Sydney, Nov 27 (ANI): The effectiveness of newly introduced referral system was under a cloud on Friday when it failed to deliver a fair decision in the case of Mitchell Johnson during the second day's play of the first Test between Australia and the West Indies.
Johnson became first Australian batsman to refer his dismissal decision to the third umpire.
He was dismissed for seven after umpire Ian Gould ruled him out caught behind of spinner Sulieman Benn. However, he immediately called for a referral, confident that he had not nicked the ball.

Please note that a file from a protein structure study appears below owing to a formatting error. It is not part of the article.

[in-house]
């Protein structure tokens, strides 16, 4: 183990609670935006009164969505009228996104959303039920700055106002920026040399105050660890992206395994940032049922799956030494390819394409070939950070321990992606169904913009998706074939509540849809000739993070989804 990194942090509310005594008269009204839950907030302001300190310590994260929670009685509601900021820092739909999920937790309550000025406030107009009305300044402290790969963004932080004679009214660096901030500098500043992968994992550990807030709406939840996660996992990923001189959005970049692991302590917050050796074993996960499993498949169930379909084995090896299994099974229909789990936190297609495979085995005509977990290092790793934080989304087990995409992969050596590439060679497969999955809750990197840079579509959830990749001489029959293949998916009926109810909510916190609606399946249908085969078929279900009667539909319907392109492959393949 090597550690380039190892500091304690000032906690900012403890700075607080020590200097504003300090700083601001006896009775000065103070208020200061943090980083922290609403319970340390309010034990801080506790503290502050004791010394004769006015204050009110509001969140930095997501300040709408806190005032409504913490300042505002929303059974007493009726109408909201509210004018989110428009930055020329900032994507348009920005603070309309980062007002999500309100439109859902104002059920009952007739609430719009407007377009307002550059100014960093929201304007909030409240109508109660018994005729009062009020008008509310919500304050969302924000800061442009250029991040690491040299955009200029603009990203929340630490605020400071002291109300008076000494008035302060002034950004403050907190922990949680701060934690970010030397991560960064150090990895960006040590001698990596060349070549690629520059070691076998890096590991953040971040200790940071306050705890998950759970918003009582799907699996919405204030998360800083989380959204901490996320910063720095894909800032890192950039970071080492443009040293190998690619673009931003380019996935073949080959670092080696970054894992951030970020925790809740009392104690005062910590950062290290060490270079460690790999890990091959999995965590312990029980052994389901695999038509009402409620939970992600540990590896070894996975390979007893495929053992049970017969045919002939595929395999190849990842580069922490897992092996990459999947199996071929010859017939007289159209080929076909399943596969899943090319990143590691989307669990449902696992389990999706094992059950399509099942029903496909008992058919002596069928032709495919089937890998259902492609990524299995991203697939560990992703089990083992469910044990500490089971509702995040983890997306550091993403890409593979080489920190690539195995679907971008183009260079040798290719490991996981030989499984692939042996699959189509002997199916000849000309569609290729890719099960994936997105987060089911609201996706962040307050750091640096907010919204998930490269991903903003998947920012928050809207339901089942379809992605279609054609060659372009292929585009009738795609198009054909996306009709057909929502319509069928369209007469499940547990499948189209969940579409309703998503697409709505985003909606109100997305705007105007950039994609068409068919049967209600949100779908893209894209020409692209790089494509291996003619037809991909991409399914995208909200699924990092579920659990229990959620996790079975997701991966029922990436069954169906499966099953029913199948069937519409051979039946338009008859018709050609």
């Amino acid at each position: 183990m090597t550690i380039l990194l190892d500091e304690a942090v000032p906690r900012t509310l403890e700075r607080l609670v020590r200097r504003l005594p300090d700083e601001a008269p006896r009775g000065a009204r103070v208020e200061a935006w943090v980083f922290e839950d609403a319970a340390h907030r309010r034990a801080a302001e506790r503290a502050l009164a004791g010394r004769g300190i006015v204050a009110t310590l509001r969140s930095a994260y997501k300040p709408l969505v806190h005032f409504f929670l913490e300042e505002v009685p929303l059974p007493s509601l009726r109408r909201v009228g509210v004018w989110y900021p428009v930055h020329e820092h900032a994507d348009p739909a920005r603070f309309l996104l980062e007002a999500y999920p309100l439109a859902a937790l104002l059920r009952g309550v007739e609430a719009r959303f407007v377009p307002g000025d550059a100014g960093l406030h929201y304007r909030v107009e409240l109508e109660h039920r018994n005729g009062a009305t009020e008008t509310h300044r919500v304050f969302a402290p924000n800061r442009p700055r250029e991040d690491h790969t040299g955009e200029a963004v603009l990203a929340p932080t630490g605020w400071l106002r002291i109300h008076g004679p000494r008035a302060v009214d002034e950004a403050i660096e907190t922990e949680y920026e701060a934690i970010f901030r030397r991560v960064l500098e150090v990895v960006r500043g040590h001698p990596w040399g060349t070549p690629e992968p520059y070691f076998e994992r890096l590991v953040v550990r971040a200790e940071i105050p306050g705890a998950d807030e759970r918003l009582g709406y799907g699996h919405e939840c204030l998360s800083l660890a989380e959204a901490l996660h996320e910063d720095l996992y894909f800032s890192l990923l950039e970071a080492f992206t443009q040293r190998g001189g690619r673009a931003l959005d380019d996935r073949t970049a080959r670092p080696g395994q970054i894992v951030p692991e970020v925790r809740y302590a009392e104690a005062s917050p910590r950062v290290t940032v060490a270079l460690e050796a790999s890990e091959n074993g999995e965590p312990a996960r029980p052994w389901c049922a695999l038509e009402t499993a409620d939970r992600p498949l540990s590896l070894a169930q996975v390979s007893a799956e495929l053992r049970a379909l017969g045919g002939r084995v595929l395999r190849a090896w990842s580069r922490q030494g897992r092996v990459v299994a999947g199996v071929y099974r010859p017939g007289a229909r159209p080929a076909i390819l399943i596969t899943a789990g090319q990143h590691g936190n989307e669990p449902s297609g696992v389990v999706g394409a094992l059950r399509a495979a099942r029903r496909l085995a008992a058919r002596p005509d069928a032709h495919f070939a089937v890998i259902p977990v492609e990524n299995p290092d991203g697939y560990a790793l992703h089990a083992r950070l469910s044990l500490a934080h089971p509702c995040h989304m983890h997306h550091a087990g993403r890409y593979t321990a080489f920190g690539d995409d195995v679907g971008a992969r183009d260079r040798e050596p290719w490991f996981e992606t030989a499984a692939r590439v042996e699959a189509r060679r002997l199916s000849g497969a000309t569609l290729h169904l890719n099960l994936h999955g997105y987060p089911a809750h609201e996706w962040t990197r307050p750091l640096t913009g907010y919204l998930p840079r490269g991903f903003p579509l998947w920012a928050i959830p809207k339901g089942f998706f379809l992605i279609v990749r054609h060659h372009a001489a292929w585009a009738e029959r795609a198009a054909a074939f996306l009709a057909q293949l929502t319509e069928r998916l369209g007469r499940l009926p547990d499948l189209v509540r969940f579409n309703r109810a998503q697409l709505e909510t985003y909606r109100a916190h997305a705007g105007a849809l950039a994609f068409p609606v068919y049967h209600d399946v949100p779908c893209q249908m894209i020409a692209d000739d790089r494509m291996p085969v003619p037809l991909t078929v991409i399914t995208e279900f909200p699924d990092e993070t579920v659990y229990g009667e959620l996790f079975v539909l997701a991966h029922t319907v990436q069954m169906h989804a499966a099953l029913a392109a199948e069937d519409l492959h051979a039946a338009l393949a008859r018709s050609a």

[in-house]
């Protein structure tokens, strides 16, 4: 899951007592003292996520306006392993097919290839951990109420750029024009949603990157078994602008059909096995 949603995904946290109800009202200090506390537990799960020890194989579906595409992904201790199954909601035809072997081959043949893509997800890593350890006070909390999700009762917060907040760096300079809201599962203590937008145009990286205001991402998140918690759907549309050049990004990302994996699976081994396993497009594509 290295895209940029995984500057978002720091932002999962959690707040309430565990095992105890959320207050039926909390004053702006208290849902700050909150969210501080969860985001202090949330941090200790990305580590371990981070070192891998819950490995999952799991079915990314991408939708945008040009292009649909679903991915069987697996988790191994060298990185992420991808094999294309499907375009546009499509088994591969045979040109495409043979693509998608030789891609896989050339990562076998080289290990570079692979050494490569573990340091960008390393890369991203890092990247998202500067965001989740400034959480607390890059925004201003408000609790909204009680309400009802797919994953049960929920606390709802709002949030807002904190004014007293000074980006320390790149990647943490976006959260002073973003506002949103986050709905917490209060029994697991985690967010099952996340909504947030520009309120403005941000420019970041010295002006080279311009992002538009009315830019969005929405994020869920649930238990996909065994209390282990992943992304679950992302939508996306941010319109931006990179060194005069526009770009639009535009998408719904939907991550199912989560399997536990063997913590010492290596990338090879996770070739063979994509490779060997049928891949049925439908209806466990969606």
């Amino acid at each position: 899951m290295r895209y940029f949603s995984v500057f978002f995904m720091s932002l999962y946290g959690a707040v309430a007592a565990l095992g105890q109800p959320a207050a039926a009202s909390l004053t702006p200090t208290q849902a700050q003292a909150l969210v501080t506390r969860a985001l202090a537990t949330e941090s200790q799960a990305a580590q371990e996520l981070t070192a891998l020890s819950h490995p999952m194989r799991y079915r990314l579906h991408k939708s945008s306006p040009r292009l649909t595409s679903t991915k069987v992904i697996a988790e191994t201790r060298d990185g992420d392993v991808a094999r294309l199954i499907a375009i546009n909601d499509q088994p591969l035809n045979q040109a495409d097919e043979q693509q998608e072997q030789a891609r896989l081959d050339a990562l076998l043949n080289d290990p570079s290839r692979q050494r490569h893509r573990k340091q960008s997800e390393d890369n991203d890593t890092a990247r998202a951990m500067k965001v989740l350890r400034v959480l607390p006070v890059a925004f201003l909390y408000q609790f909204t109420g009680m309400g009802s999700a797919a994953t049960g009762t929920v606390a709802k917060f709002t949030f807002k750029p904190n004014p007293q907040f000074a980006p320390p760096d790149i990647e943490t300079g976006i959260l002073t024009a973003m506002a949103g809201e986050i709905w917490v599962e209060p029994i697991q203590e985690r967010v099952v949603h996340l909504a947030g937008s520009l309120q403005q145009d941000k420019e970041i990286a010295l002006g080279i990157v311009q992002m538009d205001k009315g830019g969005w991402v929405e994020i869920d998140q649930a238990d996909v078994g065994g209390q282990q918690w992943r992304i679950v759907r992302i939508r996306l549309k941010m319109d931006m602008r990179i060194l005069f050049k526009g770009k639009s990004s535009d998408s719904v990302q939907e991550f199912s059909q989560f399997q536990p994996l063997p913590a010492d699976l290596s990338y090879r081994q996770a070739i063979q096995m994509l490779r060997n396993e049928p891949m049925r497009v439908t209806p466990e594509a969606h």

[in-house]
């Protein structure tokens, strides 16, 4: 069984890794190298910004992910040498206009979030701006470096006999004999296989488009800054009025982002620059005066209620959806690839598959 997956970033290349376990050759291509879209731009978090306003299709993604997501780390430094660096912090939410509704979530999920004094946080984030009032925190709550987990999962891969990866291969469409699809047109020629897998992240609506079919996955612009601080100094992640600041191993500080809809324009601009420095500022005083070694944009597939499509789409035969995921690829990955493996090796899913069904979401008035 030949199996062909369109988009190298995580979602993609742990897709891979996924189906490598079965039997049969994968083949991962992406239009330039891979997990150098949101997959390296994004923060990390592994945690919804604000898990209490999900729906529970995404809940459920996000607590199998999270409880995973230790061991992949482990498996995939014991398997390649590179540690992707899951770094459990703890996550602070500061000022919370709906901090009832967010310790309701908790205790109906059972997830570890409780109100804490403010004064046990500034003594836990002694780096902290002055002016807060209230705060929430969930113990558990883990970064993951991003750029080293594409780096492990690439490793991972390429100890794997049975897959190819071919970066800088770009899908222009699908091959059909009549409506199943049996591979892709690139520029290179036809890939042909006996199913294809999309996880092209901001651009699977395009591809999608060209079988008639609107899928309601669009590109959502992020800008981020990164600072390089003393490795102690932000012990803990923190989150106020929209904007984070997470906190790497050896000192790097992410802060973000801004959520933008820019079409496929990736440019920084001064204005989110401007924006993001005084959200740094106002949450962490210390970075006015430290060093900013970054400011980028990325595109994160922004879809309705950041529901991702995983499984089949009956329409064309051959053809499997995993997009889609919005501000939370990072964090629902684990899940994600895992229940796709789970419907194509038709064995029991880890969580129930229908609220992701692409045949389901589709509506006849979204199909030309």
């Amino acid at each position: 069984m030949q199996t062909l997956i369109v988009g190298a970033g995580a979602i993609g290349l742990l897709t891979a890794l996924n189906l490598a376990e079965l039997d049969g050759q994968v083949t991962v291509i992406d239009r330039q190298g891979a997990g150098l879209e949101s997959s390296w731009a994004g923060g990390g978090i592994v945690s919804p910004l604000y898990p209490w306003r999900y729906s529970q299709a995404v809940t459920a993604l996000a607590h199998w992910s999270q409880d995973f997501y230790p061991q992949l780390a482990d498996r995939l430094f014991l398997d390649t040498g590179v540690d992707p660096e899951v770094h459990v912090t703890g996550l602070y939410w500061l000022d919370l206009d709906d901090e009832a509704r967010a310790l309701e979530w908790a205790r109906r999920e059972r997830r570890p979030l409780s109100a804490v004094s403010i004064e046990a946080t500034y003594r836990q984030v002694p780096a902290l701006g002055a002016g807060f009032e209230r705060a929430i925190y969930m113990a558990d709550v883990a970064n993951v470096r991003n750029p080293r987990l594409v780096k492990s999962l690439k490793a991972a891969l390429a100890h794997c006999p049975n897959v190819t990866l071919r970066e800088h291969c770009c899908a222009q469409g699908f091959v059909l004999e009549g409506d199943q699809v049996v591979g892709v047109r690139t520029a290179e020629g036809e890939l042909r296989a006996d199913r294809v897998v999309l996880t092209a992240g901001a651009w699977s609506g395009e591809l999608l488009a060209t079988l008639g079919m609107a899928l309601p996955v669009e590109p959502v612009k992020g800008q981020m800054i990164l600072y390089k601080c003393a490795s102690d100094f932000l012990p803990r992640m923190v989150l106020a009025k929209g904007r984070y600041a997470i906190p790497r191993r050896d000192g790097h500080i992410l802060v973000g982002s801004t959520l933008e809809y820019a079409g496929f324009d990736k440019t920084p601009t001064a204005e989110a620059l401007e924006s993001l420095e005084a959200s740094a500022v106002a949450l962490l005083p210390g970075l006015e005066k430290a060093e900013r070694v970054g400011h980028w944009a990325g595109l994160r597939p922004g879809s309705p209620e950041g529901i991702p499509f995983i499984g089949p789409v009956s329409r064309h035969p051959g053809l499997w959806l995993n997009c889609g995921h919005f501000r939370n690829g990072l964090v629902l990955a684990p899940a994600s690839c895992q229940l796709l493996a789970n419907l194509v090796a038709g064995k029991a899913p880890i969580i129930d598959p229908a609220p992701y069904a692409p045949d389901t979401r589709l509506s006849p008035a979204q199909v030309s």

Highlighting that the referral system gives the benefit of the doubt to the umpire, not the batsman, the decision was upheld despite hot spot showing no mark on his bat.
It also calls into question the umpires' faith in the hot spot technology, The Sydney Morning Herald reports.
After several replays, third umpire Mark Benson was not convinced there was enough evidence to overturn the decision.
Nevertheless, Johnson's dismissal remains the issue of the moment.
The referral system was introduced essentially to correct mistakes, but in the case of overturning dismissals, it is clear that the margin or proof required is grossly inadequate to what technology can provide. (ANI)